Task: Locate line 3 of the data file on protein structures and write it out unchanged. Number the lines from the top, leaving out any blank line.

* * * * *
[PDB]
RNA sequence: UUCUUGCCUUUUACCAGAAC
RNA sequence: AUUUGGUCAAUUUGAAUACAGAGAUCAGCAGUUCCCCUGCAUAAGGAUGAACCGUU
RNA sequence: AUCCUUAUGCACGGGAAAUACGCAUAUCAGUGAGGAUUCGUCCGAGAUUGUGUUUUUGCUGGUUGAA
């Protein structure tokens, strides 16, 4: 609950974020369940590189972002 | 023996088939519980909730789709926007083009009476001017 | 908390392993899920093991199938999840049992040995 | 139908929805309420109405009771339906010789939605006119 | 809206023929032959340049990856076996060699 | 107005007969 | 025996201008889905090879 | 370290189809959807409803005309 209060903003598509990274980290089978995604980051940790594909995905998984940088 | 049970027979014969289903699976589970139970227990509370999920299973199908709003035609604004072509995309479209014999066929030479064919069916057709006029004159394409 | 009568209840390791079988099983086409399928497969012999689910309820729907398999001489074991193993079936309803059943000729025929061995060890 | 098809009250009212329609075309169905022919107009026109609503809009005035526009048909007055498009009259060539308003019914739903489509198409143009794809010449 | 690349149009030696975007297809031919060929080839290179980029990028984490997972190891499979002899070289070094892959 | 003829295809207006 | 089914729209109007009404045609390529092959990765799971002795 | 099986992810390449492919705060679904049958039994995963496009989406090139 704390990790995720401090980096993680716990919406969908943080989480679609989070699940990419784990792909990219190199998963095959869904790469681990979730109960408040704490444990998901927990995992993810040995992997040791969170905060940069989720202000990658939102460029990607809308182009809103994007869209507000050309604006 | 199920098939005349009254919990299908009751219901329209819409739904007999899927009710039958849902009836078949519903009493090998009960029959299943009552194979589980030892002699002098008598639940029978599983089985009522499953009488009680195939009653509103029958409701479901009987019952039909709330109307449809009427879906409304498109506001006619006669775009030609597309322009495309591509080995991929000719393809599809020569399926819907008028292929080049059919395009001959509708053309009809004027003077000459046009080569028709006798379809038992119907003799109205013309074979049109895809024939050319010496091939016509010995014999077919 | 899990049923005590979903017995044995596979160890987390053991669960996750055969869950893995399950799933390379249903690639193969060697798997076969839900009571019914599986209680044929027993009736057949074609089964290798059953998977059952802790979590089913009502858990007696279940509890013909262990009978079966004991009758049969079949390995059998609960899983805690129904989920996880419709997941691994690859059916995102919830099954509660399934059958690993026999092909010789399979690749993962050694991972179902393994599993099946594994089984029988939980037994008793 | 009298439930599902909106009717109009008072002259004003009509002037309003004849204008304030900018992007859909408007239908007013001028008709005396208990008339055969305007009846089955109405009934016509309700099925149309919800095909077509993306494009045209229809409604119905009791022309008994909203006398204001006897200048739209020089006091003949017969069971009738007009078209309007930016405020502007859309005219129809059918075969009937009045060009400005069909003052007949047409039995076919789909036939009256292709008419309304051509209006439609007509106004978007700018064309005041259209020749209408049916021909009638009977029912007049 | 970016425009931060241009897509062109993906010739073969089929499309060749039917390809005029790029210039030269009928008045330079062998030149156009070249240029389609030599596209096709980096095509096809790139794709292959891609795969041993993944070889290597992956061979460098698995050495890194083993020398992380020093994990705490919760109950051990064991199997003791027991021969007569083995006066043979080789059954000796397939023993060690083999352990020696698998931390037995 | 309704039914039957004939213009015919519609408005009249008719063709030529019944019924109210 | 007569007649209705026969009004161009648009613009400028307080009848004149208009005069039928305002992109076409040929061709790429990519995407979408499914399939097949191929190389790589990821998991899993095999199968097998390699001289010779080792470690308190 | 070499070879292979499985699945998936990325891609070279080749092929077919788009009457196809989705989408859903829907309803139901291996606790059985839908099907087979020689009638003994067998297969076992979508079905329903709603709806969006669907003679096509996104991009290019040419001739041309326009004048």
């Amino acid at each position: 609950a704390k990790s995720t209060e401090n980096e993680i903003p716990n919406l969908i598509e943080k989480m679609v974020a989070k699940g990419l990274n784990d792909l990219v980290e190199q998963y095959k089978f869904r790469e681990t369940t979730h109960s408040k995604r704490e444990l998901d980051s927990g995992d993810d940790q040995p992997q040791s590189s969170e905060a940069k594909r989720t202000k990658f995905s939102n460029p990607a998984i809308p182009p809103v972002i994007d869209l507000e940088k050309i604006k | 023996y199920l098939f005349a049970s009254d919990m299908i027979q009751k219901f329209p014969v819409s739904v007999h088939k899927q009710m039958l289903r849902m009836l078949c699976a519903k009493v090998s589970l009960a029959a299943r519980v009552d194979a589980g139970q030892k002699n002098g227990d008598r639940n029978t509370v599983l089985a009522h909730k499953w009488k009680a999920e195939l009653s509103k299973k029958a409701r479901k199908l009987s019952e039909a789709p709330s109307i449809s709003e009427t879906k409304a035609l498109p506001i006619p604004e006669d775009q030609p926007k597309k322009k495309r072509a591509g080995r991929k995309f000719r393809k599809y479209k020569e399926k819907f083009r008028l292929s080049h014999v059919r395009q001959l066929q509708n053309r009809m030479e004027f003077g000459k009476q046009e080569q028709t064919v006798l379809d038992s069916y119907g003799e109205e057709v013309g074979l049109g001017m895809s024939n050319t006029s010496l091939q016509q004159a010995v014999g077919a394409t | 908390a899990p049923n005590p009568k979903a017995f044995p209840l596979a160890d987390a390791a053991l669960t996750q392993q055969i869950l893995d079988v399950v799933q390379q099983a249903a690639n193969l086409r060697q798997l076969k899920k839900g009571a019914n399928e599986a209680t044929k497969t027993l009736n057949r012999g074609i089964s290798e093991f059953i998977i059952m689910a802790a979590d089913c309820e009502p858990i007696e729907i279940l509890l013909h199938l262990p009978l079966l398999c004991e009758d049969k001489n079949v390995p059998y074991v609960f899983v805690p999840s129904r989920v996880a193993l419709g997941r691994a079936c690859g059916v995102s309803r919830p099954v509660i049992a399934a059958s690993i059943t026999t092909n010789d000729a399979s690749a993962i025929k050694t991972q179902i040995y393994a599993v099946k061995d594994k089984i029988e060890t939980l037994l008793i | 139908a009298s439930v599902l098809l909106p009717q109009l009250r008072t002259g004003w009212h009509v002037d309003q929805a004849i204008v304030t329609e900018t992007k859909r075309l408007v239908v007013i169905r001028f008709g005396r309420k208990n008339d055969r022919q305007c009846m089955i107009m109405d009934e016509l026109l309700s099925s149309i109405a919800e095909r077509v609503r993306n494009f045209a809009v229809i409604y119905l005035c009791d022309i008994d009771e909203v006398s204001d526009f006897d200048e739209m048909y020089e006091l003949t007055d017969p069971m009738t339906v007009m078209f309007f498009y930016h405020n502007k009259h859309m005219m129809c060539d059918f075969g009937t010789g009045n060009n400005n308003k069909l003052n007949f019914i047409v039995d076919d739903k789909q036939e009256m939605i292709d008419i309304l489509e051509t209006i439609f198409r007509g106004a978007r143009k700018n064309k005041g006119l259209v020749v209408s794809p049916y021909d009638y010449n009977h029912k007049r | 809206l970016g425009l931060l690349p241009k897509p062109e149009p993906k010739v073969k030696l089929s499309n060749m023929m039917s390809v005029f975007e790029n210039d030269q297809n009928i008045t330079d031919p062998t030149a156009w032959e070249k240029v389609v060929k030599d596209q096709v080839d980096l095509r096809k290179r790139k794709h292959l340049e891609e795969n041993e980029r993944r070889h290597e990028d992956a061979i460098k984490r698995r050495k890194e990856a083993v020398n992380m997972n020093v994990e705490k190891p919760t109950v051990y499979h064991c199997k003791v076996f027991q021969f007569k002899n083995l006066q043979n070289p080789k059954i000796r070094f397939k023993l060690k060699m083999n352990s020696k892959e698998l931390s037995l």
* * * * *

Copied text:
RNA sequence: AUUUGGUCAAUUUGAAUACAGAGAUCAGCAGUUCCCCUGCAUAAGGAUGAACCGUU